Under this random system, many artists had so-called "double-sided hits", where both songs on a record made one of the national sales charts, or would be featured on jukeboxes in public places. As time wore on, the convention for assigning songs to sides of the record changed. By the early sixties, the song on the A-side was the song that the record company wanted radio stations to play, as 45 rpm single records dominated the market in terms of cash sales, it was not until 1968, for example, that the total production of albums on a unit basis surpassed that of singles in the United Kingdom. In the late 1960s, stereo versions of pop and rock songs began to appear on 45s; the majority of the 45s were played on AM radio stations, which were not equipped for stereo broadcast at the time, so stereo was not a priority. However, the FM rock stations did not like to play monaural content, so the record companies adopted a protocol for DJ versions with the mono version of the song on one side, stereo version of the same song on the other.
By the early 1970s, double-sided hits had become rare. Album sales had increased, B-sides had become the side of the record where non-album, non-radio-friendly, instrumental versions or inferior recordings were placed. In order to further ensure that radio stations played the side that the record companies had chosen, it was common for the promotional copies of a single to have the "plug side" on both sides of the disc. With the decline of 45 rpm vinyl records, after the introduction of cassette and compact disc singles in the late 1980s, the A-side/B-side differentiation became much less meaningful. At first, cassette singles would have one song on each side of the cassette, matching the arrangement of vinyl records, but cassette maxi-singles, containing more than two songs, became more popular. Cassette singles were phased out beginning in the late 1990s, the A-side/B-side dichotomy became extinct, as the remaining dominant medium, the compact disc, lacked an equivalent physical distinction.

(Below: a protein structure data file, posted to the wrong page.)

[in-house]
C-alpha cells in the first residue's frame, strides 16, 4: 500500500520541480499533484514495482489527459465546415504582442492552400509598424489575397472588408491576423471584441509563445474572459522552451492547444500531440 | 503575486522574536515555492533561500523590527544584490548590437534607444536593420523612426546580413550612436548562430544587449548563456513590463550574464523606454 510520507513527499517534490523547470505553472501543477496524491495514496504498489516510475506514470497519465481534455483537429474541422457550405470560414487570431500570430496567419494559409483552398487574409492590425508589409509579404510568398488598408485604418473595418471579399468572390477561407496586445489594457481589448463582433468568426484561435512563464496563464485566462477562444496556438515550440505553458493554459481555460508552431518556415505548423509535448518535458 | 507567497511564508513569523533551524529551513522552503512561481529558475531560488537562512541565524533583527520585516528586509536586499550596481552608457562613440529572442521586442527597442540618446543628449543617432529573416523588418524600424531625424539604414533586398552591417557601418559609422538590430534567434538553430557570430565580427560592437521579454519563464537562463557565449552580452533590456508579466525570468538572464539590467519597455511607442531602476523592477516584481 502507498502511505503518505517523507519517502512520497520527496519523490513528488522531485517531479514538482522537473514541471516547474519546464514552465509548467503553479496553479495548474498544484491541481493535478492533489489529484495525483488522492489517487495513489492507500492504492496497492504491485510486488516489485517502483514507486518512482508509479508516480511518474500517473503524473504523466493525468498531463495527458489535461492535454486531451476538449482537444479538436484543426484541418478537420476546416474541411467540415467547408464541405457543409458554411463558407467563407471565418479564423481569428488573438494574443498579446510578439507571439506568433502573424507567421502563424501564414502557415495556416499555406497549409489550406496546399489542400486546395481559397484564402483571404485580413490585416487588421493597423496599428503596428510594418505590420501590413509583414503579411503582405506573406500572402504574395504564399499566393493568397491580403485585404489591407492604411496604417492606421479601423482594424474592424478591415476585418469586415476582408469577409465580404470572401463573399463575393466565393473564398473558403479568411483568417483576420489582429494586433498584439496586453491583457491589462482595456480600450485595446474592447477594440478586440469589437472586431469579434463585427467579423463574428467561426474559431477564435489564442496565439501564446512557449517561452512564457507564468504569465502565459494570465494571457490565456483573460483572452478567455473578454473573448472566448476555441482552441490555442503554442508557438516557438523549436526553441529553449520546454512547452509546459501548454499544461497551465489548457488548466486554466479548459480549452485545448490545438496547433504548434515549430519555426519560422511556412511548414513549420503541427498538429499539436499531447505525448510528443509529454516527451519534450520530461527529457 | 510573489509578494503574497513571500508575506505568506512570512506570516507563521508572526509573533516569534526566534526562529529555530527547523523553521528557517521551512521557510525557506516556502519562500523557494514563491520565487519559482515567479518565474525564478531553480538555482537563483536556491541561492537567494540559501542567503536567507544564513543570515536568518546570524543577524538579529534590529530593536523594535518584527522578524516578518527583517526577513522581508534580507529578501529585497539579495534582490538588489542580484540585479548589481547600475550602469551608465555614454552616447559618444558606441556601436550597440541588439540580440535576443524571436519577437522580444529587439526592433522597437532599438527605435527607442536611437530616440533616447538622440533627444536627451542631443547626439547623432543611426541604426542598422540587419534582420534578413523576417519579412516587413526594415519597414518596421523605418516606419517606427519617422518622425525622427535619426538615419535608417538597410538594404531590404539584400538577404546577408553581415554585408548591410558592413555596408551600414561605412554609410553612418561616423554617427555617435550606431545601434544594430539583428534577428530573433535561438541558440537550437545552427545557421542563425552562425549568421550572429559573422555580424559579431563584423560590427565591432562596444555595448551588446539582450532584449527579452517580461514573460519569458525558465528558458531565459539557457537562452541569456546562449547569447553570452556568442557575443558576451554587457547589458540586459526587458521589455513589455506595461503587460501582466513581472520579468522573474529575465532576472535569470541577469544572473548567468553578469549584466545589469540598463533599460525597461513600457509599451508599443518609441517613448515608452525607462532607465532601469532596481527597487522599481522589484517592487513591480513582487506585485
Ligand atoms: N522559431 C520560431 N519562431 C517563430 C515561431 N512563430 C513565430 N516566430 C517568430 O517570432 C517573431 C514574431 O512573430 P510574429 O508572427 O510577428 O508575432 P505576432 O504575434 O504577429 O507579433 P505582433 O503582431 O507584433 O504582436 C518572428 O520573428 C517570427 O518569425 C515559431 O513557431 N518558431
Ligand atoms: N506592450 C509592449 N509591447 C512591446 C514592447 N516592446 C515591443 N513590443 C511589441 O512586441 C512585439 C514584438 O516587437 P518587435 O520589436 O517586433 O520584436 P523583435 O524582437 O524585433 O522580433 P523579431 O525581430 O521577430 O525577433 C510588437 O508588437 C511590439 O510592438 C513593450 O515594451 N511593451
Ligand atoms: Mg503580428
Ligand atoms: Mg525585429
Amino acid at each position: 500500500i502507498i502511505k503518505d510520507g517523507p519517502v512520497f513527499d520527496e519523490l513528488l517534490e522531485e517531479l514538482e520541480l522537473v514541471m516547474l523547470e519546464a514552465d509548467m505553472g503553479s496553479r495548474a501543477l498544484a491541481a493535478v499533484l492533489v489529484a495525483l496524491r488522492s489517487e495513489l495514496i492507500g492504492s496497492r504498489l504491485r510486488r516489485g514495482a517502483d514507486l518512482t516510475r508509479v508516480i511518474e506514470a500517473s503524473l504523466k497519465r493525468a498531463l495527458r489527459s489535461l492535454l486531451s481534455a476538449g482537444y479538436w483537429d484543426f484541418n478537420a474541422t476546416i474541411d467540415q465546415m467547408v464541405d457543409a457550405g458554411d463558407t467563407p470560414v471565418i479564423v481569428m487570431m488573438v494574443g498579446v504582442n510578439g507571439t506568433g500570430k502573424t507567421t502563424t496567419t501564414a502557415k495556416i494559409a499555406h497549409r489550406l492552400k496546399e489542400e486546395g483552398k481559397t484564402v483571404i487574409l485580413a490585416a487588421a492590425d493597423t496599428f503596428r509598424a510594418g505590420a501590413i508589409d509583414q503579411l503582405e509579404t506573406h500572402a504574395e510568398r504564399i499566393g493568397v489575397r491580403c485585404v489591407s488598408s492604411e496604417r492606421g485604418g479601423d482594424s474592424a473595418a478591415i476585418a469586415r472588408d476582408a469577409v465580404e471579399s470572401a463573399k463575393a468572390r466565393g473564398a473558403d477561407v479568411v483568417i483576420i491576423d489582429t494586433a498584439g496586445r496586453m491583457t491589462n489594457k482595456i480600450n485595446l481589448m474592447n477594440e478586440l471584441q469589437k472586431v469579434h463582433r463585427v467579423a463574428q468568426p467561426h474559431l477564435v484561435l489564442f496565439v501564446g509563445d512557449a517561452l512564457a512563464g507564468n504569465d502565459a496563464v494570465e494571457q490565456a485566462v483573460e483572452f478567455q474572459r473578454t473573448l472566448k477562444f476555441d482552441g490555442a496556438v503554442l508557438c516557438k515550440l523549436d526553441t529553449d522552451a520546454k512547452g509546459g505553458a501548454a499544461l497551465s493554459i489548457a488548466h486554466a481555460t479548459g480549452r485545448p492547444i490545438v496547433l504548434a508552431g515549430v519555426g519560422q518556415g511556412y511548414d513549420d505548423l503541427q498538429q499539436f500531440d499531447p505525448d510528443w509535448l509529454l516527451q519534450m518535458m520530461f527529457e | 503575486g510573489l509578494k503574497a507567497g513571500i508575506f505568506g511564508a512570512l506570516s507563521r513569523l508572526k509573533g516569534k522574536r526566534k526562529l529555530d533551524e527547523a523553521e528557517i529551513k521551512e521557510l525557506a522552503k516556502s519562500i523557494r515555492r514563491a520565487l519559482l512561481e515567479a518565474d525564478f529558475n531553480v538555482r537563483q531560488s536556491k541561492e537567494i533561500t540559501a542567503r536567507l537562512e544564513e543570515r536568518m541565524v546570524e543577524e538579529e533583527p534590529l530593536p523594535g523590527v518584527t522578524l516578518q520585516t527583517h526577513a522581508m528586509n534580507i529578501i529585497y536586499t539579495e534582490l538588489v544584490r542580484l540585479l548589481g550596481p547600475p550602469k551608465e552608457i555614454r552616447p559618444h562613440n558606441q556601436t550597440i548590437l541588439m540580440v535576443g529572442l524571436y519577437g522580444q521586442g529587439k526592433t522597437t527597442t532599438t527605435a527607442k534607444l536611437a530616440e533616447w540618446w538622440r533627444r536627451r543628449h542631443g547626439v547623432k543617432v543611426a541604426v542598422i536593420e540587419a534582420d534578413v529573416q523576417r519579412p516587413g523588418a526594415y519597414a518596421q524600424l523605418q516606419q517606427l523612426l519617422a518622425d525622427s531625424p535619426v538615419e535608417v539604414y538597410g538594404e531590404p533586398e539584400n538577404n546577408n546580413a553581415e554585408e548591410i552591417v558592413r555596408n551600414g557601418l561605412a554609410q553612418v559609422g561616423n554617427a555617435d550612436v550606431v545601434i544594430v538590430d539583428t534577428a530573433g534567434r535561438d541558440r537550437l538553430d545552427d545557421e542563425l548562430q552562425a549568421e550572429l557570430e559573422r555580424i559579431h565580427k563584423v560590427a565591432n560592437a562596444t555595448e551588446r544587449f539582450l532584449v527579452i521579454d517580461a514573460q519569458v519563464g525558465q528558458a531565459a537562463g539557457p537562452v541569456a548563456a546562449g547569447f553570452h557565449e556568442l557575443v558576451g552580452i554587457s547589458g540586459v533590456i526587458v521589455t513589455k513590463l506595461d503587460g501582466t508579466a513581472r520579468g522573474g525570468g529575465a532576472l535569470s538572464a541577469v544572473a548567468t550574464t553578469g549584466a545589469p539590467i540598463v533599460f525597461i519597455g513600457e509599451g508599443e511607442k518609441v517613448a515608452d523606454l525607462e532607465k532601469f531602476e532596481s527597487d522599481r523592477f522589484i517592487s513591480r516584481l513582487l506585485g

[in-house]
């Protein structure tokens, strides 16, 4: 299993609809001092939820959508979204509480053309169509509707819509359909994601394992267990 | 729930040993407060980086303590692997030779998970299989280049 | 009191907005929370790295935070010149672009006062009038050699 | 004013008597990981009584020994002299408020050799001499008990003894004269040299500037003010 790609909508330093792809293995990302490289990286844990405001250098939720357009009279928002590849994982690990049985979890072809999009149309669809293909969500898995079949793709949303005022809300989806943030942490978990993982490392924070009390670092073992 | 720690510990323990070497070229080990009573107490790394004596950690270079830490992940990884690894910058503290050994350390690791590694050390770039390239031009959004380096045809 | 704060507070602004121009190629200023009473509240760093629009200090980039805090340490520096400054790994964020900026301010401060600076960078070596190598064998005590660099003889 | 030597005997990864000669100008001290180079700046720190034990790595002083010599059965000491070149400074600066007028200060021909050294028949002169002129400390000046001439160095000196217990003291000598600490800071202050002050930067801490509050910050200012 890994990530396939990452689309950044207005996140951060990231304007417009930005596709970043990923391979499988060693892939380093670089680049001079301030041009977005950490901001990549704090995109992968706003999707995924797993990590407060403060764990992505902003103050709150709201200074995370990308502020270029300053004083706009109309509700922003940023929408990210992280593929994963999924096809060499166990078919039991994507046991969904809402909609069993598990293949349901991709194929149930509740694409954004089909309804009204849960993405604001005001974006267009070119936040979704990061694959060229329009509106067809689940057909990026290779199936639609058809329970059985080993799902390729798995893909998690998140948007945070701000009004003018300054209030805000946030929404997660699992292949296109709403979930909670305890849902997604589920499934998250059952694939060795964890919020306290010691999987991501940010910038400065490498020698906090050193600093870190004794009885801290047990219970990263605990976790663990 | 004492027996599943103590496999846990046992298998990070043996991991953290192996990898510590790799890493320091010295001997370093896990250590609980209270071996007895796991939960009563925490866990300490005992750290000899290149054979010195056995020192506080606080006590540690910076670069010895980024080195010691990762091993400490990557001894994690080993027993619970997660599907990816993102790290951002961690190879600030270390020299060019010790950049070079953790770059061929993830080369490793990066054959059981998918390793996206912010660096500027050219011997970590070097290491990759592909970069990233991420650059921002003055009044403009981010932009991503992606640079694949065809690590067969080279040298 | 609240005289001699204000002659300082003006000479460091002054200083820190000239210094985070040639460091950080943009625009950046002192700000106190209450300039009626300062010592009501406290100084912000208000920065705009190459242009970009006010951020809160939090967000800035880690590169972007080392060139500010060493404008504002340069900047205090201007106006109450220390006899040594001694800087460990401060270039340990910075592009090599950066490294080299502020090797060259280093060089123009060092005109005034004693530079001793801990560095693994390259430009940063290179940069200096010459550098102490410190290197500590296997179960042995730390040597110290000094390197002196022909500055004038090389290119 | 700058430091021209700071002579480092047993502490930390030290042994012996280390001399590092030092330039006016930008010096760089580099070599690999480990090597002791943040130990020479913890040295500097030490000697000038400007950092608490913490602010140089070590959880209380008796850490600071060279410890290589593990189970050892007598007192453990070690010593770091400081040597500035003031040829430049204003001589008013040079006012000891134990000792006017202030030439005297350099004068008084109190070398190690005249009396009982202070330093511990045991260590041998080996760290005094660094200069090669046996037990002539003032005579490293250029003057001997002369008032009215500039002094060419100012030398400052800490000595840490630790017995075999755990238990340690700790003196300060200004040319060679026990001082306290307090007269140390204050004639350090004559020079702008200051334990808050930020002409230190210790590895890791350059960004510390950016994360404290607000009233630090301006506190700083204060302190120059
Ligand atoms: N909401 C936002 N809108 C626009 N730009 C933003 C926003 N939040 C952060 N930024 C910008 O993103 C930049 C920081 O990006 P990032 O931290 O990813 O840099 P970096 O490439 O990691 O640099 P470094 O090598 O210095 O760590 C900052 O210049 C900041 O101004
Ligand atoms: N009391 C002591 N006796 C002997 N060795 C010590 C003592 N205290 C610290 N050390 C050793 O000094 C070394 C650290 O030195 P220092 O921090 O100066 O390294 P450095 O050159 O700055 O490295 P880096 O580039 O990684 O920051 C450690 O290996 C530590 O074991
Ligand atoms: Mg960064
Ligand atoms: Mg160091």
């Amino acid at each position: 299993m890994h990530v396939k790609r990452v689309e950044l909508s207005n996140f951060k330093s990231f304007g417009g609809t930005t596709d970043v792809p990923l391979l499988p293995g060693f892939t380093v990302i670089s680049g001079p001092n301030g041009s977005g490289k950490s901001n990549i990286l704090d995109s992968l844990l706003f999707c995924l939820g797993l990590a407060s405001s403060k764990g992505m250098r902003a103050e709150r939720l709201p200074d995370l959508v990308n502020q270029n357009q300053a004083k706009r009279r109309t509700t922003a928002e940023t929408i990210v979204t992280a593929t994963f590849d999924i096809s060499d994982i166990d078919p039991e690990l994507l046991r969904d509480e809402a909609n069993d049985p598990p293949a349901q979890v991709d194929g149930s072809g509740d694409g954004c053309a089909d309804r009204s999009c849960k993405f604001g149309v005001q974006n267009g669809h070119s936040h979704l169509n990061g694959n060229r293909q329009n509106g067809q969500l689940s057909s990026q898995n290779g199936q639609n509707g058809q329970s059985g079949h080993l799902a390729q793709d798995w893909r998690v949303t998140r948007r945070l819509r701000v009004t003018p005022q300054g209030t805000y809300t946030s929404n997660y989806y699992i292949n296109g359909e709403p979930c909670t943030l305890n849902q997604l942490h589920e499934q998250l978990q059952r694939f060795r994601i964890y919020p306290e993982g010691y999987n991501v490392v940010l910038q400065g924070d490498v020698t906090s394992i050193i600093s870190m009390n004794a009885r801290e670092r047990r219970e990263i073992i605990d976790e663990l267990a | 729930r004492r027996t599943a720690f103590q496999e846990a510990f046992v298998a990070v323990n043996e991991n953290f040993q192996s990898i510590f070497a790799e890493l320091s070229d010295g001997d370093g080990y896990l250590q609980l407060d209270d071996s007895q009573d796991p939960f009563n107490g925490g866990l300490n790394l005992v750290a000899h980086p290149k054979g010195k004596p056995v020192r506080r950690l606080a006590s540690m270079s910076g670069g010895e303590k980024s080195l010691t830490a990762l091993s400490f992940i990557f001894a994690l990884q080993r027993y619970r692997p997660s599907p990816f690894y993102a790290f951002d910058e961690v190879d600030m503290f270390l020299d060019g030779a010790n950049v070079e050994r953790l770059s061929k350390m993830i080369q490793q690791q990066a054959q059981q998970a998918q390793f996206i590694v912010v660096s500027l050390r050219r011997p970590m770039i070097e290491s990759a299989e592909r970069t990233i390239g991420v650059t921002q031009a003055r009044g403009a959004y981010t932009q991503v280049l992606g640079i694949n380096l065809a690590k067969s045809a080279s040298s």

However, the term "B-side" is still used to refer to the "bonus" tracks or "coupling" tracks on a CD single. With the advent of downloading music via the Internet, sales of CD singles and other physical media have declined, the term "B-side" is now less used. Songs that were not part of an artist's collection of albums are made available through the same downloadable catalogs as tracks from their albums, are referred to as "unreleased", "bonus", "non-album", "rare", "outtakes" or "exclusive" tracks, the latter in the case of a song being available from a certain provider of music. B-side songs may be released on the same record as a single to provide extra "value for money". There are several types of material released in this way, including a different version, or, in a concept record, a song that does not fit into the story lin
Kent Music Report
The Kent Music Report was a weekly record chart of Australian music singles and albums, compiled by music enthusiast David Kent from May 1974 through to 1988. After 1988, the Australian Recording Industry Association, using the report under licence for a number of years, chose to produce their own listing as the ARIA Charts. Before the Kent Report, Go-Set magazine published weekly Top-40 Singles from 1966, Album charts from 1970 until the magazine's demise in August 1974. David Kent publicised the Australian charts from 1940–1973 in a retrospective fashion using state by state chart data obtained from various Australian radio stations. Kent had spent a number of years working in the music industry at both EMI and Phonogram records and had developed the report as a hobby. The'Kent Music Report' was first released on a commercial basis in July 1974 and was offered for subscription; the report data was based on radio station charts from around the country, which were amalgamated using a points based ranking system that Kent had developed.